by BlackMalinois on 21 August 2017 - 08:08
Some exercises last weekend in Arnhem Holland
IPO dog all the exercises the same dog is also certified in KNPV
by Baerenfangs Erbe on 21 August 2017 - 11:08
by BlackMalinois on 21 August 2017 - 12:08
You mean the KNPV dogs?
Than leg is also possible just under the knee front or behind
This are green dogs later if they are cerified and go to police they switch to underarm
and also leg offcourse is possible
by Baerenfangs Erbe on 21 August 2017 - 13:08
by BlackMalinois on 21 August 2017 - 13:08
KNPV dogs after certification don,t go direct work on the street so in that point they are green
Tea is better and healthier for you succes
by Sunsilver on 21 August 2017 - 15:08
Interesting videos, thanks for posting! :) I like all the distractions they have for the dogs. That's something we should do here to proof our dogs.
by yogidog on 21 August 2017 - 16:08
by BlackMalinois on 21 August 2017 - 16:08
by Bavarian Wagon on 21 August 2017 - 17:08
You can do whatever you want to proof your dog...grab a helper, set up whatever you want, and do it. I do this all the time with my dogs and our club dogs, I've yet to go to a single IPO club where all that happens is "trial picture" work.
by adhahn on 21 August 2017 - 20:08
Great videos. It's very interesting to have a peek inside the dog training culture elsewhere. Thanks for sharing.
Quote- "I've yet to go to a single IPO club where all that happens is "trial picture" work."
My experience is the opposite. I haven't visited dozens of clubs, but I have been to a few. There will of course be a couple handlers and dogs who try a few extra/unconventional things, but the overwhelming focus is preparing for trials.
From what I've seen, a few dogs would benefit greatly from spending time on non-trial related proofing and training, HOWEVER, spending time apart from "trial picture" work would mean a huge number of dogs would never earn titles (or would take years to do so).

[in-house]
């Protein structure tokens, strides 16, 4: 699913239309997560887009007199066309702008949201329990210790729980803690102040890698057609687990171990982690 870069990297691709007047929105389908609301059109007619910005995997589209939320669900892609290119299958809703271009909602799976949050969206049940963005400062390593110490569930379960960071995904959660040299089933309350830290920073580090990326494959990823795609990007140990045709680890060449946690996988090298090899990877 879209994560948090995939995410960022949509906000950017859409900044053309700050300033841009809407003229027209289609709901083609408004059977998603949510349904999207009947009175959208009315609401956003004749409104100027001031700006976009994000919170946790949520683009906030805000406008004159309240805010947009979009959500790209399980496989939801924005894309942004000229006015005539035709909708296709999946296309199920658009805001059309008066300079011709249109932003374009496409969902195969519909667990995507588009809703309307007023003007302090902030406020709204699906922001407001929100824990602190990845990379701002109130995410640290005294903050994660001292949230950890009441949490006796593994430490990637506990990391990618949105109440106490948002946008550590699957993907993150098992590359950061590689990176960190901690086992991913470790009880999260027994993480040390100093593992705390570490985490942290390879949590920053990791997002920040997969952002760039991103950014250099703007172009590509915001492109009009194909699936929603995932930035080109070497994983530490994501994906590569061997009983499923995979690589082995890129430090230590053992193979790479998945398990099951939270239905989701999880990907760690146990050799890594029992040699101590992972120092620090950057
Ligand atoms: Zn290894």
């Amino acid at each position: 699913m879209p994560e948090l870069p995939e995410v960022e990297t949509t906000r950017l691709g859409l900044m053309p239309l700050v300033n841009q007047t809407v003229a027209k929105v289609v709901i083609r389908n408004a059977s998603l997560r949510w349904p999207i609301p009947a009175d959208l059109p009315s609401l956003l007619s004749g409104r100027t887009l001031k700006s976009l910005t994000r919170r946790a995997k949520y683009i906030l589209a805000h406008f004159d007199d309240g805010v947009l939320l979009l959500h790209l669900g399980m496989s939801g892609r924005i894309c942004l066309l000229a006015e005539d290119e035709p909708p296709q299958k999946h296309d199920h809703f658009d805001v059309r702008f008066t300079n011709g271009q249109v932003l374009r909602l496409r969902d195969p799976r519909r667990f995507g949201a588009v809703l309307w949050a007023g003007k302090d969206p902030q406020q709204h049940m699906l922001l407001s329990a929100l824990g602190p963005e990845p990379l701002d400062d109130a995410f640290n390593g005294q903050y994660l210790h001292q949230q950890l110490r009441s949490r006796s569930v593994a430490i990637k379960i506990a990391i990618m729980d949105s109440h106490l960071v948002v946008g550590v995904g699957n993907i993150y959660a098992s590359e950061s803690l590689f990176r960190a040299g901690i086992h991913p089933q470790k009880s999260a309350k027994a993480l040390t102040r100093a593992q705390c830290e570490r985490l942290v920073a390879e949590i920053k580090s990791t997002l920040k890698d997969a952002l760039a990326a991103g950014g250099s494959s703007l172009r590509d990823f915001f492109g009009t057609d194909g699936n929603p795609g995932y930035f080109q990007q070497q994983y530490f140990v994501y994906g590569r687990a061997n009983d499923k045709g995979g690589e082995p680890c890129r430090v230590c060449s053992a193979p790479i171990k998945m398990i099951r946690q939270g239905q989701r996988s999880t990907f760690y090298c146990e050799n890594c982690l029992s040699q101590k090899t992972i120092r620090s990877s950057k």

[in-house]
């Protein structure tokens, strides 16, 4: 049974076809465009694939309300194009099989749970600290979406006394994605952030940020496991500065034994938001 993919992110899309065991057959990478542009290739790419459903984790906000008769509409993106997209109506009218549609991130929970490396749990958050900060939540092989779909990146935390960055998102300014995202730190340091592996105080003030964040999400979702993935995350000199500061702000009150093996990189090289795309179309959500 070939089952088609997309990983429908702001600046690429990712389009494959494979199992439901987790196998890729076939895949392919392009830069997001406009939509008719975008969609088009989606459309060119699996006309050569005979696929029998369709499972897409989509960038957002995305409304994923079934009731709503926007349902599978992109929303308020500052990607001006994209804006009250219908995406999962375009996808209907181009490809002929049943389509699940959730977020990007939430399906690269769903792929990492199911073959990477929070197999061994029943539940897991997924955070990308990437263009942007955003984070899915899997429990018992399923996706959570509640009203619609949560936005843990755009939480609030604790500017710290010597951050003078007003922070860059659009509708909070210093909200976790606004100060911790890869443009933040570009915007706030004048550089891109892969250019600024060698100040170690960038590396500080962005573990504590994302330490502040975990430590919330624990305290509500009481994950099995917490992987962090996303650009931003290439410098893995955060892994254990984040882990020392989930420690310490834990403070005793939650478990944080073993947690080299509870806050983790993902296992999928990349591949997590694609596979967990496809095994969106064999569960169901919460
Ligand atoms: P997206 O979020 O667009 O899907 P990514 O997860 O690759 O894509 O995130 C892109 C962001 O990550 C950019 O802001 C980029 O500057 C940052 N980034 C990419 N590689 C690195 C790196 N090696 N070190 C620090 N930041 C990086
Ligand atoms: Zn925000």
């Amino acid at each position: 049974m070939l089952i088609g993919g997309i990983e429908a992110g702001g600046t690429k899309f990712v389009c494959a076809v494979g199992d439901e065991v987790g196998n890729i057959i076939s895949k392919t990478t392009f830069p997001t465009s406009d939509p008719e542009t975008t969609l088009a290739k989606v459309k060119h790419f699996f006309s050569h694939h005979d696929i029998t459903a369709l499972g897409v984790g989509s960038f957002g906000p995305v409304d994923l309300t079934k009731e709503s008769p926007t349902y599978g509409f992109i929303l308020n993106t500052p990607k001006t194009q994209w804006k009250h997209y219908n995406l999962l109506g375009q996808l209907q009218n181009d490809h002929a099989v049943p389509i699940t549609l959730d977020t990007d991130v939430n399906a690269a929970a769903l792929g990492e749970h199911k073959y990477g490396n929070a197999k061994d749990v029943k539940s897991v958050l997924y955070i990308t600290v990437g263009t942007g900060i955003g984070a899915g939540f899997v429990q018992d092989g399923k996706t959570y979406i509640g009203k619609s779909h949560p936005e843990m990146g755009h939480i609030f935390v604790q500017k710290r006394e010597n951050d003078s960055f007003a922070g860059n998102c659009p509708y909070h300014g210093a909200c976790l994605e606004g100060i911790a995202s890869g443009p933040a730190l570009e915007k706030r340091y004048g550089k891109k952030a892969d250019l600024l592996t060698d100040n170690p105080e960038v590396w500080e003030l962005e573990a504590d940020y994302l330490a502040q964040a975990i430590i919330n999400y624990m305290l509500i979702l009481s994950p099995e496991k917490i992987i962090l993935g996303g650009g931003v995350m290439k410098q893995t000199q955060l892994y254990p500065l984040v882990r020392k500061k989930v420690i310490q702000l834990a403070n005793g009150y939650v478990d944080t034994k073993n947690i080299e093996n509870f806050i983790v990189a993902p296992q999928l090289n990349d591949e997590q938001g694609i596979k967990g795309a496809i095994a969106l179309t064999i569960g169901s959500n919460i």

IMO it's a combination of dogs who are not really suited for the work and people who are not seriously dedicated participants. Another factor is the climate throughout the USA. In some States training is cut short during the summer because of the heat, in other states winter training is limited by the cold. I don't know how this is dealt with in other countries but it is an issue in some parts of the US.
Clubs end up by necessity using every night during 'training season' to move dog/handler teams just a little closer to being trial ready. Clubs can hold special seminars or sponsor events outside regular training nights; but reality once again dictates that most members will get a better return on their time/money when the seminar is about trial prep rather than something extra.
From everything I've seen and read, we simply don't have many clubs in the US that are overwhelmingly populated with strong, capable dogs and serious, dedicated handlers. I'd be shocked if half the dogs at any club I've visited could handle the activities in OP's videos. I would't be surprised if the percentage was far, far lower.
You must be logged in to reply to posts